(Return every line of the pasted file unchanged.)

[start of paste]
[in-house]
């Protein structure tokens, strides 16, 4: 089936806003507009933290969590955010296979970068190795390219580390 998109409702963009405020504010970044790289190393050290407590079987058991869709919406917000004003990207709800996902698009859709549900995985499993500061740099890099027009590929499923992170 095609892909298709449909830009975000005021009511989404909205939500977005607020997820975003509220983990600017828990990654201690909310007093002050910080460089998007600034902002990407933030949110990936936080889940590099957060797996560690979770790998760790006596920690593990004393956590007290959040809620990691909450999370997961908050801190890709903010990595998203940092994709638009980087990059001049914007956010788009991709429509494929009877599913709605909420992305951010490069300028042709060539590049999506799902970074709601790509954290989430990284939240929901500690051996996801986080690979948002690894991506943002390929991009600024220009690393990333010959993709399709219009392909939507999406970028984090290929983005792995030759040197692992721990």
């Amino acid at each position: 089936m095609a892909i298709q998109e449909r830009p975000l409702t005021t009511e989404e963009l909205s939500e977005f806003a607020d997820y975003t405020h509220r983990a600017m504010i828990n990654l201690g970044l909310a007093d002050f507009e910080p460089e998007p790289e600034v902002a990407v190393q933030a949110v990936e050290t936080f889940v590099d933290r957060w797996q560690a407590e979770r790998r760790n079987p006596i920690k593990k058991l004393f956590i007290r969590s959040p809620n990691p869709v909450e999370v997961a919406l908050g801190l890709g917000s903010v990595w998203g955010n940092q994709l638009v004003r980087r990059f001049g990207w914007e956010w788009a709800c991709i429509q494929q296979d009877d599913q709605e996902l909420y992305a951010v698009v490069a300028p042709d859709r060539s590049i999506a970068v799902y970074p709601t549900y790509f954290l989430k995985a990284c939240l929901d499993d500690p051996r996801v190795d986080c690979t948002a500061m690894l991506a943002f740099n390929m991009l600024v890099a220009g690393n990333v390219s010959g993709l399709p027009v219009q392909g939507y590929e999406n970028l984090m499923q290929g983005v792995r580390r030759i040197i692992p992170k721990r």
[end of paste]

[in-house]
């Protein structure tokens, strides 16, 4: 089936806003507009933290969590955010296979970068190795390219580390 998109409702963009405020504010970044790289190393050290407590079987058991869709919406917000004003990207709800996902698009859709549900995985499993500061740099890099027009590929499923992170 095609892909298709449909830009975000005021009511989404909205939500977005607020997820975003509220983990600017828990990654201690909310007093002050910080460089998007600034902002990407933030949110990936936080889940590099957060797996560690979770790998760790006596920690593990004393956590007290959040809620990691909450999370997961908050801190890709903010990595998203940092994709638009980087990059001049914007956010788009991709429509494929009877599913709605909420992305951010490069300028042709060539590049999506799902970074709601790509954290989430990284939240929901500690051996996801986080690979948002690894991506943002390929991009600024220009690393990333010959993709399709219009392909939507999406970028984090290929983005792995030759040197692992721990």
């Amino acid at each position: 089936m095609a892909i298709q998109e449909r830009p975000l409702t005021t009511e989404e963009l909205s939500e977005f806003a607020d997820y975003t405020h509220r983990a600017m504010i828990n990654l201690g970044l909310a007093d002050f507009e910080p460089e998007p790289e600034v902002a990407v190393q933030a949110v990936e050290t936080f889940v590099d933290r957060w797996q560690a407590e979770r790998r760790n079987p006596i920690k593990k058991l004393f956590i007290r969590s959040p809620n990691p869709v909450e999370v997961a919406l908050g801190l890709g917000s903010v990595w998203g955010n940092q994709l638009v004003r980087r990059f001049g990207w914007e956010w788009a709800c991709i429509q494929q296979d009877d599913q709605e996902l909420y992305a951010v698009v490069a300028p042709d859709r060539s590049i999506a970068v799902y970074p709601t549900y790509f954290l989430k995985a990284c939240l929901d499993d500690p051996r996801v190795d986080c690979t948002a500061m690894l991506a943002f740099n390929m991009l600024v890099a220009g690393n990333v390219s010959g993709l399709p027009v219009q392909g939507y590929e999406n970028l984090m499923q290929g983005v792995r580390r030759i040197i692992p992170k721990r």